Bush Confronts Malaysian Leader Over Remarks on Jews

President Bush (search) on Monday personally condemned the Malaysian prime minister for his statement that Jews rule the world, pulling Mahathir Mohamad (search) aside at an international economic meeting to tell him the remarks were "wrong and divisive," Bush's spokesman said.

White House press secretary Scott McClellan quoted Bush as telling the Malaysian leader, "It stands squarely against what I believe in."

Bush confronted Mahathir between meetings of the Asia-Pacific Economic Cooperation summit (search), McClellan said, inserting himself into a simmering controversy.

Earlier Monday, Bush's national security adviser, Condoleezza Rice, signaled Bush's disapproval as he sat down in the same room with Mahathir and 19 other leaders. It is the last of the annual forums that Mahathir will attend before retiring Oct. 31 after 22 years in power.

Mahathir, Asia's senior statesman in Asia whose pugnacious, articulate speeches against globalization and U.S. policy in the Middle East have a strong following, triggered an uproar last week at a summit of Islamic countries by stating that "Jews rule the world by proxy. They get others to fight and die for them."

The thrust of his address was that the world's 1.3 billion Muslims had been outmaneuvered by "a few million Jews" and needed to give up violence in favor of using greater unity and improved education to defend their interests peacefully. But the comments about Jews prompted outrage from Washington, Australia and the European Union.

"Everyone thinks the comments were hateful, they are outrageous," Rice told reporters. Bush "thinks those remarks were reprehensible. I do not think they are emblematic of the Muslim world," she said.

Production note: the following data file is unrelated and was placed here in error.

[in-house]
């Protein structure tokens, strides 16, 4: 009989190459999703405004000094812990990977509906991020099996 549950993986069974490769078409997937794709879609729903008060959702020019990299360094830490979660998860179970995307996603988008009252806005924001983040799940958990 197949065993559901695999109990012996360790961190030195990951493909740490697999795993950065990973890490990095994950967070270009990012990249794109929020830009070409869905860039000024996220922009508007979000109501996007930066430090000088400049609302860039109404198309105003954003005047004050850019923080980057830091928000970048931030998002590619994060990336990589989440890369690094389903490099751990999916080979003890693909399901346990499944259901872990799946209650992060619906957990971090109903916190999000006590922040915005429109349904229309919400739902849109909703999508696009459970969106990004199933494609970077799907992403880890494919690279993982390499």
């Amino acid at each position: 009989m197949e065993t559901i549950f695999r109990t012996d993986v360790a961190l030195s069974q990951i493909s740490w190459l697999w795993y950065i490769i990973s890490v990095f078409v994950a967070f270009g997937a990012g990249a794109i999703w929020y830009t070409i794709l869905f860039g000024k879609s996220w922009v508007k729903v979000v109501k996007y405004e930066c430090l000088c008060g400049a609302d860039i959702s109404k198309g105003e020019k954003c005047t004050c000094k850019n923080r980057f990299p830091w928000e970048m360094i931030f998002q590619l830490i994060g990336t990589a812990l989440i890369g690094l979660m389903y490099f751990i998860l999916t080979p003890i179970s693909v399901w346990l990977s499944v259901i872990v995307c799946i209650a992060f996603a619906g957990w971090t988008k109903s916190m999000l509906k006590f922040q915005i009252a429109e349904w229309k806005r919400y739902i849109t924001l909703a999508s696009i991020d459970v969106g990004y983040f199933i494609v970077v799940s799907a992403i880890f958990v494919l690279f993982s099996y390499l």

Secretary of State Colin Powell and Malaysian Foreign Minister Syed Hamid Albar focused on the fallout in one-on-one in talks.

Syed Hamid said afterward that he had stressed to Powell that Mahathir's speech was mostly critical of Muslims, with just "one or two portions" that created problems.

"He knows that the bulk of the contents of the speech contains a lot of good ideas," Syed Hamid said.

Powell did not speak to reporters.

The outraged Western reaction was in marked contrast to the standing ovation Mahathir received from the leaders of the 57-nation Organization of the Islamic Conference — including several U.S. allies.

Mahathir has contended that his remarks about Jews were "stating the facts." However, he didn't bring up the dispute during an APEC panel discussion Monday on globalization.

The tone between Kuala Lumpur and Washington has deteriorated since Bush invited Mahathir to the White House in May 2002 and praised him as an ally in the war against terrorism.

In the weeks before the U.S.-led war in Iraq, Mahathir denounced the United States as preparing a racist attack against nonwhite Muslims. The comments earned a rebuke to Malaysia's ambassador in Washington.